The University Record, March 14, 1994

Child-related tax credits help employees make ends meet

‘The car couldn’t have broken down at a worse time,’ Diane muttered. Her family’s finances were pushed to the limit just paying for groceries, rent, transportation to work and child care for her three sons—all on only $10,000 a year. ‘Now the transmission dies and the exhaust needs replacing—right after I’ve already gone over my budget to get the boys some much-needed clothes.’

Diane was in luck, however. She’d learned about the Earned Income Credit and Child and Dependent Care Credit at the child care center’s workshops. She got $1,750 back from the IRS, enough to fix the car and have some left over to pay other debts. And she decided to ask her employer to give her the earned income credit in advance with each paycheck so she’d have some extra money throughout the year.

It’s difficult making ends meet these days, especially for working families with children. That’s not news, but this is: By simply filing a federal tax return, “families may be eligible to claim hundreds of dollars in child-related credits,” says Ingrid Mooney, child care referral specialist at the Family Care Resources Program.

This year, working families with children and incomes up to $23,050 during 1993 may be eligible for an earned income credit consisting of:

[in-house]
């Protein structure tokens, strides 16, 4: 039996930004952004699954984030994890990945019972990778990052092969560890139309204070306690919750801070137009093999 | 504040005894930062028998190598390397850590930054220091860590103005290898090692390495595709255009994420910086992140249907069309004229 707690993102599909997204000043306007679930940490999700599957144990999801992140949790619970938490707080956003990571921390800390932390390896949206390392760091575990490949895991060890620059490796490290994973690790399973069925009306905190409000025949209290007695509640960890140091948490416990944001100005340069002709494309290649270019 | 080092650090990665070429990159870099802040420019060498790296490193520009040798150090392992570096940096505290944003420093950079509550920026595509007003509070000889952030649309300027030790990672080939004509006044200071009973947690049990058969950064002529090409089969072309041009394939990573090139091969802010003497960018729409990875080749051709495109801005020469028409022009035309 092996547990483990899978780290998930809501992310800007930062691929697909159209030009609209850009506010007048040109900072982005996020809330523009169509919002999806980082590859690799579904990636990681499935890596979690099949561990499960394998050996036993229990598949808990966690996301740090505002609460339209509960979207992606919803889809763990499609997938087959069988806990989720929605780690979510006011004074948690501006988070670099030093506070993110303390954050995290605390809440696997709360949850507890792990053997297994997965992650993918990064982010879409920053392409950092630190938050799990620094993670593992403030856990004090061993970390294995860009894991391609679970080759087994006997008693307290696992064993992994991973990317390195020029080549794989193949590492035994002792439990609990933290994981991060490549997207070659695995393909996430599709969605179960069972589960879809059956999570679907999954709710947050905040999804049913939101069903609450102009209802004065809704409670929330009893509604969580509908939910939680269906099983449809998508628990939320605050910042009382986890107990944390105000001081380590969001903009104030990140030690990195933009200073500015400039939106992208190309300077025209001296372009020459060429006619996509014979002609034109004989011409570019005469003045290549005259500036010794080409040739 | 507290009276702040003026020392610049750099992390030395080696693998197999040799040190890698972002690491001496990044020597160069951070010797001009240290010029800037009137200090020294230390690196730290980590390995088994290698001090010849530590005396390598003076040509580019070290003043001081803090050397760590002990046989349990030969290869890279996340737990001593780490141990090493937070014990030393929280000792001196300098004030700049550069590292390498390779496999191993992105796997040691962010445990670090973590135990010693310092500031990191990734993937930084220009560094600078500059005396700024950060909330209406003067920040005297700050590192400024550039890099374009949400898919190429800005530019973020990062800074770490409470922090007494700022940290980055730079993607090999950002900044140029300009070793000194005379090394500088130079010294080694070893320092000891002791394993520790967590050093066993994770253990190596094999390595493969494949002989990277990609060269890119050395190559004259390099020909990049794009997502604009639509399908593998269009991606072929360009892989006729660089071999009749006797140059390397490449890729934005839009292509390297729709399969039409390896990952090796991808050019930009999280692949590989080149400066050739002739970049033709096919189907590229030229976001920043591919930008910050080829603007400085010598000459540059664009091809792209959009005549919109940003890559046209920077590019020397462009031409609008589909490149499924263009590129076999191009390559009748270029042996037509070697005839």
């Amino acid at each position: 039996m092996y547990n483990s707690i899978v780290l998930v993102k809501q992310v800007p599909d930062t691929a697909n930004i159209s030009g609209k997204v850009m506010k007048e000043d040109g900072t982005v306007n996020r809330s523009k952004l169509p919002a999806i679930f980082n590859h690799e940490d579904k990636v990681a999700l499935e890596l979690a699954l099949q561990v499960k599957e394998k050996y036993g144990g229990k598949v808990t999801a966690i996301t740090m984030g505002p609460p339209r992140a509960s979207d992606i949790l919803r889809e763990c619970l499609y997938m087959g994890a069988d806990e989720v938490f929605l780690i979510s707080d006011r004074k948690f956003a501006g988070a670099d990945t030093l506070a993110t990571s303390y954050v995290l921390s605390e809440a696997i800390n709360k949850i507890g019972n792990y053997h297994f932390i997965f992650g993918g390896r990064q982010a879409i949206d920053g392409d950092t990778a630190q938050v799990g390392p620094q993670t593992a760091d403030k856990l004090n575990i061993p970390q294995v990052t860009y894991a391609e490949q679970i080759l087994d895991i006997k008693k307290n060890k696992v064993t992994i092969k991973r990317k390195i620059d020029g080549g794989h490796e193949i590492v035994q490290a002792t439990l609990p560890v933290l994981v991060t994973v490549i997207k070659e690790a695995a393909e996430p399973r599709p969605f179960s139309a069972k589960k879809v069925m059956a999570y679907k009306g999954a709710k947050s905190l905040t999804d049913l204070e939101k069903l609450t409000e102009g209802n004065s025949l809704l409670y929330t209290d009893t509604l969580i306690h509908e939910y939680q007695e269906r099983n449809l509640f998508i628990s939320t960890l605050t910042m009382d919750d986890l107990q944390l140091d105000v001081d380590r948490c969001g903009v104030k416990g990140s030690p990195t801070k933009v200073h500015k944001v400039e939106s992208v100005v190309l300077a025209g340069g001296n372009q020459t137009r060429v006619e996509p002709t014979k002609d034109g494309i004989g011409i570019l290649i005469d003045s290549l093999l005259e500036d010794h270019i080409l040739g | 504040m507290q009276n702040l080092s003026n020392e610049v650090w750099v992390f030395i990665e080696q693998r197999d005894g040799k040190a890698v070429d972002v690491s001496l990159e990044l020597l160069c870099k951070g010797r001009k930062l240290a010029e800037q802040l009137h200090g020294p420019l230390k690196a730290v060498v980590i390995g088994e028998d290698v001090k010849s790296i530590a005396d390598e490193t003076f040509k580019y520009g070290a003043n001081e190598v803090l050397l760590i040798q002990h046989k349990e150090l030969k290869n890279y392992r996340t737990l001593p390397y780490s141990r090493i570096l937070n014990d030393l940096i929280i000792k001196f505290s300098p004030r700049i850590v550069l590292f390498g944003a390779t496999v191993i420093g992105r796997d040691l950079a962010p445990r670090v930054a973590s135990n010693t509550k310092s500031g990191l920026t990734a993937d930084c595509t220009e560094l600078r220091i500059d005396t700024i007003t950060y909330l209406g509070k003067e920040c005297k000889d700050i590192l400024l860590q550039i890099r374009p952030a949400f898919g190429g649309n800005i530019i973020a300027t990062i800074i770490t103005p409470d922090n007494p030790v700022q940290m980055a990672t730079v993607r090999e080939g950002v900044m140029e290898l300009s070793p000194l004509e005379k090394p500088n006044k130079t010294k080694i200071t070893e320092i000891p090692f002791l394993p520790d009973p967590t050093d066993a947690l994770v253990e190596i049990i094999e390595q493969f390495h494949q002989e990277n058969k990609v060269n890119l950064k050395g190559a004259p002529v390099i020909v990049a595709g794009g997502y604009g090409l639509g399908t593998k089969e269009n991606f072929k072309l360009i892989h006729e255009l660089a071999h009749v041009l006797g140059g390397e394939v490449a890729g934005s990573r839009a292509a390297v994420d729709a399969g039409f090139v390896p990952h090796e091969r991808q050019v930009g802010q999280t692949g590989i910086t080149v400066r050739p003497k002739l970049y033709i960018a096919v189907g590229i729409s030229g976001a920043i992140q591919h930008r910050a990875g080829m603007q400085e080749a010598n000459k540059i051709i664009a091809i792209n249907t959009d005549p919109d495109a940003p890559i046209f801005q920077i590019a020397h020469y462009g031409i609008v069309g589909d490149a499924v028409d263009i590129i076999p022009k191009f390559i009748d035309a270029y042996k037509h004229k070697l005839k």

• A basic credit, worth up to $1,434 for families with one child, $1,511 for families with two or more children.

  • A health insurance credit worth up to $465 for families with expenses for health insurance coverage that includes a child.

  • An extra credit for a child born in 1993, worth up to $388 for families with a child under age one.

    In addition, individuals eligible for the earned income credit needn’t wait until they file a tax return to take advantage of the benefits. They can receive part of the credit in advance with their paycheck during the year.

    “This is especially important beginning in January 1994,” Mooney notes, “because the credit has been expanded significantly.”

    Mooney says families of all income levels are eligible for the child and dependent care credit, to offset a percentage of their work-related child care expenses.

    The maximum credit is $1,440 for families earning less than $10,000 who have child care expenses for two or more children under age 13.

    Families who earn more than $10,000 and who have child care expenses for only one child or child care expenses of less than $2,400 per child receive less assistance.

    “Together these credits can spell relief for many families caught in a financial bind,” Mooney notes.

    Because many parents are not aware that help is available, the Family Care Resources Program and the National Women’s Law Center are combining efforts in the Child Care Tax Credits Outreach Campaign, to help working families with children take advantage of the billions of dollars available to them.

    Information about the campaign and relevant tax forms are available from the Family Care Resources Program, 998-6133. Free tax help is available toll-free at 1-800-TAX-1040. Individuals are urged to contact their tax accountant for detailed tax advice.